“Now then, David!”

At Dick’s signal young Nolan swung the gaff high and swung it down and into the massive head. This first blow stunned the fish. It lay sluggish, and thus young Nolan got his chance to club it three times with the gobstick. The fish shuddered its fathom length. Its tail sagged and its gills spurted water with an odd choking sound. The fish rolled on the surface, and they saw that it was by far the greatest yet taken by the Medea. No one man could haul such a fish over the gunwale. Dick lifted his own gaff, drove its blade into the thickest part of the tail, and hauled.

At that very instant, from far off, where the Medea sailed among the other dories, there came the wail of her horn, three times howling the danger signal: Cut! Cut all gear!

One upward glance revealed to Dick the onrush of a squall in which streams of sleet glittered. A November northwester had caught up with them at last. Out of blue water there had risen a black, whitecapped sea. A second comber bulged in its wide path. Both seas joined and doubled in a wave that exploded against the dory. Even such an assault could not overwhelm a Gloucester dory. Its high sides and solid gunwales had been designed, through the Grand Banks centuries, to withstand such shocks and to yield sturdily before them. So their dory slid off smoothly. Half-hidden in the welter of that sea, Dick shouted the Medea’s signal: “Cut! In the name of God! Cut your gear, David!”

Young Nolan had already obeyed the Medea. In a sweep of his bait knife he sliced the line that held the halibut. At this sudden end to the strain, the halibut’s head sank down with such force that the gaff sprang free and rose in David’s hand lightly into the darkening air. Carried high above the gunwale by the sea, the halibut strove hard for a diving thrust of its tail. This furious action had the effect of raising its head once more. In this position it thrashed its tail and head in a vaulting action out of the water and into the air. It fell, and its great mass struck full along the gunwale. The dory turned over.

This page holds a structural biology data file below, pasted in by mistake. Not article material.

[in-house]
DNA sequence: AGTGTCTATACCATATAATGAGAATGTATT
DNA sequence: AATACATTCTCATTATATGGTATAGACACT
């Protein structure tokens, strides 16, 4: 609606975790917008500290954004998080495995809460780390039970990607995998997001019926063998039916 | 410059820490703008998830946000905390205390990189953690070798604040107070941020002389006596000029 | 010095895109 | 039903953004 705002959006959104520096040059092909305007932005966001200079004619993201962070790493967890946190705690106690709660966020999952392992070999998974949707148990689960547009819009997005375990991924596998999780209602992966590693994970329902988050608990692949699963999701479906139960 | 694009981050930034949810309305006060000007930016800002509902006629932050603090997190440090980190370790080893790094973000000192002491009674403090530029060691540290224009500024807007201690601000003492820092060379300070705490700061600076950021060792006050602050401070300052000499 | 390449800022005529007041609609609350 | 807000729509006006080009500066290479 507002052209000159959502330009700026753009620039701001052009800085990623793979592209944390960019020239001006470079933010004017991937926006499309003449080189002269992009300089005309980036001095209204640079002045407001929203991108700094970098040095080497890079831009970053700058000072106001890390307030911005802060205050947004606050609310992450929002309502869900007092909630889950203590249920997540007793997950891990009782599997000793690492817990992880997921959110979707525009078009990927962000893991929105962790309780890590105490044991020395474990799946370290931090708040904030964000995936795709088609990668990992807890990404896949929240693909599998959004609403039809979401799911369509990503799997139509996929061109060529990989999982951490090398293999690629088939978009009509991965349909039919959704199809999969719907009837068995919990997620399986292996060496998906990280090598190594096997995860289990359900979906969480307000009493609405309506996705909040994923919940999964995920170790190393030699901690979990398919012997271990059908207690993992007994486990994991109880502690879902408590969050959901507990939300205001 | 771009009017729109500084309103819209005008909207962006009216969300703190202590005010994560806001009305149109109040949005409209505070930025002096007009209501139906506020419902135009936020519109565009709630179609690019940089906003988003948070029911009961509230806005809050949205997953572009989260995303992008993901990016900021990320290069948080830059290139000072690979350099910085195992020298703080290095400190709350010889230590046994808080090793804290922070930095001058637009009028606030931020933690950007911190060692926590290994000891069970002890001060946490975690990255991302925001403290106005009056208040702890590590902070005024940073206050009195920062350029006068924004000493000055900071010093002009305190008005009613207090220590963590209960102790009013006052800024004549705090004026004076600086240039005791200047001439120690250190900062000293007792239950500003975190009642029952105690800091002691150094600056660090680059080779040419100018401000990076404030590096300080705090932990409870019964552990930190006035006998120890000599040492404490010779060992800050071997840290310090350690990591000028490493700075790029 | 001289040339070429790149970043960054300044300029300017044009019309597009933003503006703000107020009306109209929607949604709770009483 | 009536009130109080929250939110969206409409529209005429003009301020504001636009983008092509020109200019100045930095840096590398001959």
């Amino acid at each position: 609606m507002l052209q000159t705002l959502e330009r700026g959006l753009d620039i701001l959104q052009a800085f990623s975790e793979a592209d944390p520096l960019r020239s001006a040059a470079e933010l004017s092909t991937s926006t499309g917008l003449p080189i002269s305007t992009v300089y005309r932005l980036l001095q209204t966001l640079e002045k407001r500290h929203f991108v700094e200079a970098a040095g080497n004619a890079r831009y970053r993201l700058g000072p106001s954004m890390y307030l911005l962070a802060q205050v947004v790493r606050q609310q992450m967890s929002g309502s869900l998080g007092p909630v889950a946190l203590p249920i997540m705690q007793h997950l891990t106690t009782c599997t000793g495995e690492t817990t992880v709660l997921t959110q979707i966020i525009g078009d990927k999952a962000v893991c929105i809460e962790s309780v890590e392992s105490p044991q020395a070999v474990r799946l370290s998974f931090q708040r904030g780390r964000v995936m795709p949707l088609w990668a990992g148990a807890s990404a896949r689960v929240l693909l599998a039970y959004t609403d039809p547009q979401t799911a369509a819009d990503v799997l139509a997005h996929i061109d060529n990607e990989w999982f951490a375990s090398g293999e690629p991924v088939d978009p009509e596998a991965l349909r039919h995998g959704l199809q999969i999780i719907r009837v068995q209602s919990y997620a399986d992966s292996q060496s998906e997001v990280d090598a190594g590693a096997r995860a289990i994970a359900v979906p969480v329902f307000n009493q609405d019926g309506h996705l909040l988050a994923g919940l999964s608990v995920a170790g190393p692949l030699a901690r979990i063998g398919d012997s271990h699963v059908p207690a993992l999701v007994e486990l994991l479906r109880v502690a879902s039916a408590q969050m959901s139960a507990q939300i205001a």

In the moment before the gunwale sank, young Nolan had tottered in his place, both hands upraised, the bloodied gaff against his yellow storm hat. In the same tick of time Dick had flung himself backward across the mound of fish in an effort to trim the dory and counterbalance the force of the falling halibut. He failed. The other gunwale came up violently. They were pitched outward into the sea.

The sea rolled over them. A second comber followed. Very soon nothing could be seen except the flat bottom of the dory. A ripple of foam spread down the bottom and split against the bottom plug, a battered cylinder of wood two inches high, three broad.